Inaction over climate emergency ‘not an option’ says UN Assembly chief
Tijani Muhammad-Bande was addressing the International Organization for Renewable Energy High-Level meeting on the particular threat faced by Small Island Developing States, or SIDS, and their partners in development.
“Inaction will put at risk all life on earth as we know it”, warned the veteran Nigerian diplomat. “Inaction will only lead to more severe and extreme weather events, land degradation and deforestation, loss of biodiversity, pollution and acidification of oceans, global food insecurity as well as drought and floods.”
More than 1,500 delegates including senior ministers, heads of international and regional organizations together with finance leaders and private sector executives are meeting for the 10th session of the International Renewable Energy Agency Assembly (IRENA), in the United Arab Emirates.
“Despite our collective disappointment with the international community’s inability to reach consensus on vital issues during the last Climate Change Conference (COP 25), we are here to chart a way forward, with respect to a related matter: renewable energy,” said Mr. Muhammad-Bande.
“Inaction will lead to continued sea level rise, risking the displacement of 280 million people from coastal areas and islands by 2050”, he reminded the session.
“Climate change is the single greatest security and development threat facing SIDS, despite this being a crisis not of their making. SIDS are bearing the climate crisis’ most immediate and most severe consequences, including greater recurrence of devastating natural disasters that erase development gains and create additional debt burdens.”
He noted that rising sea levels put the low-lying nations and their entire infrastructure at risk, literally eating away territory, “with some states at risk of being partially or fully submerged in the not too distant future.”
Help SIDS thrive, not just survive
The international community must “exert all efforts” to ensure that the civilizations that have settled on small island States for often thousands of years, “are not only safeguarded but thrive in the future”, he added.
Climate change is indifferent to borders and is thus not amenable to ‘national’ solutions. We are all in this together.”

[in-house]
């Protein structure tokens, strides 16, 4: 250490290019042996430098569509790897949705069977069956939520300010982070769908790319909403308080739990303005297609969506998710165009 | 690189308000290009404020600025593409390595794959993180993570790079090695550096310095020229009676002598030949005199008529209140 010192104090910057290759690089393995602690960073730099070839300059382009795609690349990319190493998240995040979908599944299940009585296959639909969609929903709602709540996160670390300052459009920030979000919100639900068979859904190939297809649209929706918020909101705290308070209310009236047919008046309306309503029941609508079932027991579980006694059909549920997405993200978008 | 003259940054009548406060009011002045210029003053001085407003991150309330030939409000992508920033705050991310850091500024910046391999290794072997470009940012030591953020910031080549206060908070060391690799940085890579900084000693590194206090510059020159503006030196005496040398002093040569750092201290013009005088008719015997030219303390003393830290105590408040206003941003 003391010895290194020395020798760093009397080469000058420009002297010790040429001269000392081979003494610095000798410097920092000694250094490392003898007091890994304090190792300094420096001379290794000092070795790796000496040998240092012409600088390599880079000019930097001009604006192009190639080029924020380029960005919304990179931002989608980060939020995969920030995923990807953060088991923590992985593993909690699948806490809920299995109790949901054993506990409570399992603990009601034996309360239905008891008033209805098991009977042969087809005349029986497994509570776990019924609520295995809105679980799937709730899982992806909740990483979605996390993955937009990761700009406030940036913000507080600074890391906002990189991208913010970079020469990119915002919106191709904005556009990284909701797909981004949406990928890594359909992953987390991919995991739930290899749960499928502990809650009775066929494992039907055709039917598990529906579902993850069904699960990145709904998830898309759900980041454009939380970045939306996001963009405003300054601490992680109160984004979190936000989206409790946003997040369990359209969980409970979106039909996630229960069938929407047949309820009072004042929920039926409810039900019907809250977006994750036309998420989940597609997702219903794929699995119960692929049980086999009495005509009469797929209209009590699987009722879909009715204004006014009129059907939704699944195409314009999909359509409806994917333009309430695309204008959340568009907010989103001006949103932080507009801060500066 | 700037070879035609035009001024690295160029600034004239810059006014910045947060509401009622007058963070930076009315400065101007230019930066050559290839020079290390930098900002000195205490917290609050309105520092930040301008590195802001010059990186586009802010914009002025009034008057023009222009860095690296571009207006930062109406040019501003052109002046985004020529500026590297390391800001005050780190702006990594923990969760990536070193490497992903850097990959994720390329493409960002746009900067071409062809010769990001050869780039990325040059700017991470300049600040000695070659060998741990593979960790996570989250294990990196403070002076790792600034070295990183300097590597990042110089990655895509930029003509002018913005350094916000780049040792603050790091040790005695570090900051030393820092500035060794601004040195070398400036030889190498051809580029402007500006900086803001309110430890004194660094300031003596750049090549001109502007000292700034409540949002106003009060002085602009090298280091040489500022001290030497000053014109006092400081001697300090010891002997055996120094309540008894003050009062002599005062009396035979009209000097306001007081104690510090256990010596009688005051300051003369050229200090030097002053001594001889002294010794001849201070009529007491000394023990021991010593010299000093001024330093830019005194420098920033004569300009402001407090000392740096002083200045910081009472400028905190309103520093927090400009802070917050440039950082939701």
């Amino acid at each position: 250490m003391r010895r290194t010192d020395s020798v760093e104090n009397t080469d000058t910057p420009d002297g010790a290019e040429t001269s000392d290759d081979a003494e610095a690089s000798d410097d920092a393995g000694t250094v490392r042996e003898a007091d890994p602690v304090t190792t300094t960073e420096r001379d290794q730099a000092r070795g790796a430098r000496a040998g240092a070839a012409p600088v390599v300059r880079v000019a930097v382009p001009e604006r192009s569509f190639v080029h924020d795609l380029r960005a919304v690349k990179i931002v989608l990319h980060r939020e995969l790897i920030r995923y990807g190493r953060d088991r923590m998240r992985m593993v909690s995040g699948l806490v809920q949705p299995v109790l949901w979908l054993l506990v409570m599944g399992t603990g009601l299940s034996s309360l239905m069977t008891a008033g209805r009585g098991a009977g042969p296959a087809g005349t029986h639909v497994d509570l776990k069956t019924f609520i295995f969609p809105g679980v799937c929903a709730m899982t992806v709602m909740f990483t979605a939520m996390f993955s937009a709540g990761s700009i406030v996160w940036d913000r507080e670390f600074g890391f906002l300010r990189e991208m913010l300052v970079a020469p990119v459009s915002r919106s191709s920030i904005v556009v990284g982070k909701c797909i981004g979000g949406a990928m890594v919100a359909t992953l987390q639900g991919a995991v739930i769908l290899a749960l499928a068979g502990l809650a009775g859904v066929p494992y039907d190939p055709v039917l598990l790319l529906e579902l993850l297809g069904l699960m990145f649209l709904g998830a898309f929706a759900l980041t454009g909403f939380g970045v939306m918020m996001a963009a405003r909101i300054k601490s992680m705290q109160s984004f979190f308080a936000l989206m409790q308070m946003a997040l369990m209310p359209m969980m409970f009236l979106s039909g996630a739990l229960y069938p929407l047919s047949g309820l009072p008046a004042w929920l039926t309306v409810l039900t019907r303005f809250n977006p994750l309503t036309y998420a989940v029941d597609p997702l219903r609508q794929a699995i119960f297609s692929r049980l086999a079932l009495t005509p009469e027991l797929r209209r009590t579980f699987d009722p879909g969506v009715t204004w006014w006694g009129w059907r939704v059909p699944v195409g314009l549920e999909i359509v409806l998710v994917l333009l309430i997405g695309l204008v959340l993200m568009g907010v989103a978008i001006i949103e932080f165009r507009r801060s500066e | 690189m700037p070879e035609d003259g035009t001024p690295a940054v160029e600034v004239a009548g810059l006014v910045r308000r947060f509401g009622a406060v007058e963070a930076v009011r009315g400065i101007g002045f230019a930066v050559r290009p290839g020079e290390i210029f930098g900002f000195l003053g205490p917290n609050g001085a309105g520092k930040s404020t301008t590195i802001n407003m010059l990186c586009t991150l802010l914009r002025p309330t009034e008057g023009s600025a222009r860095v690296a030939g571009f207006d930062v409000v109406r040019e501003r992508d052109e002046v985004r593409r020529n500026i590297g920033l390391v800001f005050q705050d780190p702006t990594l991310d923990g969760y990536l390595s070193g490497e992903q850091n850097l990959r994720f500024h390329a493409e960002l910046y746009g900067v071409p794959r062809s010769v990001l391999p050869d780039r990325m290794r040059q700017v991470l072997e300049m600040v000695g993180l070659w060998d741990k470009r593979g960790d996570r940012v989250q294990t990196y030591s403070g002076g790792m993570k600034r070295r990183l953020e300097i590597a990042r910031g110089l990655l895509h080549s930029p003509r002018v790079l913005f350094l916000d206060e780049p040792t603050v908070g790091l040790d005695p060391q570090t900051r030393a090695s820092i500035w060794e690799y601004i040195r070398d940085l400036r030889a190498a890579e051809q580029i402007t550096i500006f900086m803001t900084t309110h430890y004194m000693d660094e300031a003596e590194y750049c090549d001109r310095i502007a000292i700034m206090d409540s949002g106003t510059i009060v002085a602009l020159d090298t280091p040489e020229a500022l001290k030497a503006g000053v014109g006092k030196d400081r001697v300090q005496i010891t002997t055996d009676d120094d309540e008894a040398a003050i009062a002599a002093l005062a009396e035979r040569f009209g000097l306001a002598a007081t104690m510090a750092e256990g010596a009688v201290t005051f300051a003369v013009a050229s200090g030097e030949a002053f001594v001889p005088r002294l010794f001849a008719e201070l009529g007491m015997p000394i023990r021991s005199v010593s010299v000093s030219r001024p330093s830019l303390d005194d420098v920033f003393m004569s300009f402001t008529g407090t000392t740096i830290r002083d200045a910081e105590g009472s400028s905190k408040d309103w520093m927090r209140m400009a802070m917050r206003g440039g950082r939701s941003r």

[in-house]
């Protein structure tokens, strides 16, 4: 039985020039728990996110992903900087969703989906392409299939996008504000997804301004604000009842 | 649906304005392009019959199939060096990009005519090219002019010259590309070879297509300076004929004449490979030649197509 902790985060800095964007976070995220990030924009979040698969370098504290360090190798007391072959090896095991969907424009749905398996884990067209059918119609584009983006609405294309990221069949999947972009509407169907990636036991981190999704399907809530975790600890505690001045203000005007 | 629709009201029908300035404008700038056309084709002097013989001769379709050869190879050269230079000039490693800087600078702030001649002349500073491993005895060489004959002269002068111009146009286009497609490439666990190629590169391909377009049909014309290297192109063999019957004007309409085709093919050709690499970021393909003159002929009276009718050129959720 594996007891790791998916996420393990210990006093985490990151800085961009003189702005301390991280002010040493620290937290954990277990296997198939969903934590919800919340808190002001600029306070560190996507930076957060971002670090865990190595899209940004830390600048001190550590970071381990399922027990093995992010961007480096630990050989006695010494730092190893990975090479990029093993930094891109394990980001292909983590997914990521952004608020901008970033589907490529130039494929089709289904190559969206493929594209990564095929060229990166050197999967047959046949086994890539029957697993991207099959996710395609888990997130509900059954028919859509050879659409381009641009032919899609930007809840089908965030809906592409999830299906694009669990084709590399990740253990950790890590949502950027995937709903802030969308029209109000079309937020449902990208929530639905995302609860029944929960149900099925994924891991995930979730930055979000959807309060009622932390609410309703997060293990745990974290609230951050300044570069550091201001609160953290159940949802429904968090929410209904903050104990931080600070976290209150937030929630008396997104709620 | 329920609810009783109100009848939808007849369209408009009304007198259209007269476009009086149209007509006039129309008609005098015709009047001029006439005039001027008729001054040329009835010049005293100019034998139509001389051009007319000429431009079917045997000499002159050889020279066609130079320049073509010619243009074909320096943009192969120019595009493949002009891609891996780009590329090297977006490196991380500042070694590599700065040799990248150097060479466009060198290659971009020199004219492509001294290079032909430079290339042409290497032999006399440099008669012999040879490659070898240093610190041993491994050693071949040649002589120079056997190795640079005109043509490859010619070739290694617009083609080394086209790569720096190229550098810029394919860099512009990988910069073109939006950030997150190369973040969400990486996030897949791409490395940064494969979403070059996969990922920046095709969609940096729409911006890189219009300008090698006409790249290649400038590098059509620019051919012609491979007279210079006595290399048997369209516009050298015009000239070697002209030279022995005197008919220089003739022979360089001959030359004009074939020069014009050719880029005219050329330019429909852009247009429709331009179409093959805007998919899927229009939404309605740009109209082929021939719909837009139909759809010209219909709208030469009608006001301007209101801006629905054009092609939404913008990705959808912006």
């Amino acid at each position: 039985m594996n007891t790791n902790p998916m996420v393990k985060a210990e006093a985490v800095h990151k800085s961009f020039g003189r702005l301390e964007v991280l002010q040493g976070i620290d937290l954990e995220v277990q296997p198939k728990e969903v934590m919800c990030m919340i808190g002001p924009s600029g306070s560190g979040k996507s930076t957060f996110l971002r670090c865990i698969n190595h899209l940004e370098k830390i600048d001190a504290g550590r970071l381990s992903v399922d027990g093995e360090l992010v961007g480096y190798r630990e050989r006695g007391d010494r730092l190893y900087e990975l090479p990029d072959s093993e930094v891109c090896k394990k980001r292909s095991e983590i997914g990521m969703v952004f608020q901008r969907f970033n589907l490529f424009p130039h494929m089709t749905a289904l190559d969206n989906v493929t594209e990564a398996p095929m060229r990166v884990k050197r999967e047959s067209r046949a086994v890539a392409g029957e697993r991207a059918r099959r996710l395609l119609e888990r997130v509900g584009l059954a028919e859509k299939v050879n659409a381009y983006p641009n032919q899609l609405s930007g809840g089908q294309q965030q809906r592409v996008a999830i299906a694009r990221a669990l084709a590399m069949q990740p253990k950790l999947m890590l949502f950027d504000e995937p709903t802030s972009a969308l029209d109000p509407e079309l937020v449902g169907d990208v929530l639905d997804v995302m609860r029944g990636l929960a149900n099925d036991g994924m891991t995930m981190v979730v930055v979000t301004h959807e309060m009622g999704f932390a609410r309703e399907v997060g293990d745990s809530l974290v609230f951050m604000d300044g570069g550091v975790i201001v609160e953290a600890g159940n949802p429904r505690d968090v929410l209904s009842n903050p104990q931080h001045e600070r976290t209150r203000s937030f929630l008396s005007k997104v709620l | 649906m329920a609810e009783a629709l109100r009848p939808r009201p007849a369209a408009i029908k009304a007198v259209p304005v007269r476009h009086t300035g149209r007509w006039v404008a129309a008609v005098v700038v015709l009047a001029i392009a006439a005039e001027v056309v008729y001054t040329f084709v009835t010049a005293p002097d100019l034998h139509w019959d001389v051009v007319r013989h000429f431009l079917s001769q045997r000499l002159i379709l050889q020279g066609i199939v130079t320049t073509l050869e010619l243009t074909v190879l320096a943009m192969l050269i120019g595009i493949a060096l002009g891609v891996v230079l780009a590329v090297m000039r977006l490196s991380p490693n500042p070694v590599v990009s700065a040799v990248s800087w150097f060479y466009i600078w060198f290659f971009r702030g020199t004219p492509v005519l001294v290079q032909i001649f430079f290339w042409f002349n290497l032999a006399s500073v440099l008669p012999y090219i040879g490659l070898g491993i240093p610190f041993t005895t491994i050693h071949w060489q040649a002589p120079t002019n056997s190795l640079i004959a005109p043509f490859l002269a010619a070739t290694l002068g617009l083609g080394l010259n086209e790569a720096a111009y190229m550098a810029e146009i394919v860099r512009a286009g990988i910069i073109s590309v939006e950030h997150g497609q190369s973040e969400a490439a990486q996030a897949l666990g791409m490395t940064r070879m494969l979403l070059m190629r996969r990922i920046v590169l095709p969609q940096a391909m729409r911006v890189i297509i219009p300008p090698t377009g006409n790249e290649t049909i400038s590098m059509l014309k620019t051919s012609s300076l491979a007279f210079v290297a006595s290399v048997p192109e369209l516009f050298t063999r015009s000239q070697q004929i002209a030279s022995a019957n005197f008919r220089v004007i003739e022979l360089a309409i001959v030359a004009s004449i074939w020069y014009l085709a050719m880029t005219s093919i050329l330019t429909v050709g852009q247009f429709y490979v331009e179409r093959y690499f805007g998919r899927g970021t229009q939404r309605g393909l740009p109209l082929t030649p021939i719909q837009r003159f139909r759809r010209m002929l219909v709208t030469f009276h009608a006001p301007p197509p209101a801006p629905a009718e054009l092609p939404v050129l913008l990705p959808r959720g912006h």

The General Assembly’s top official told the room that “we are duty-bound to ensure that no one is left behind, and that we reach the farthest left behind first. Commitments to assist in funding the SDGs, including climate action, have been reiterated. Sadly, action has lagged far behind. We need to reverse this before it is too late for our SIDS brothers and sisters, and indeed for us all.”
SIDS were a key focus during September’s opening week of the Assembly, when a high-level summit was convened to discuss their vulnerability, and the search for solutions, on the fronline of the climate crisis.
“Small Island Developing States are a special case for sustainable development, said the UN chief, António Guterres, during the late September meeting. They require the concerted long-term attention and investment of the entire international community”, he said.
Mr. Muhammad-Bande said that despite all the challenges, SIDS are still leading the way in implementing their ambitious Nationally Determined Contributions (NDCs) under the 2015 Paris Agreement to limit climate change to well below 2 degrees Celsius.
More need from the international community
“It is the international community that is now required to do more to support and match their efforts, including by facilitating concessionary financing for SIDS’ adaptation and mitigation initiatives.
IRENA’s work, as one of the custodians of ‘SDG 7: Sustainable Energy for All’, is vital for its implementation and a just transition to the new green economy globally”, he added.
“Time is running out for the woman losing her livelihood to climate-induced desertification; for the child who will have to abandon her home to a rapidly-rising sea level; and for the communities that will have to build back only to be washed away again.”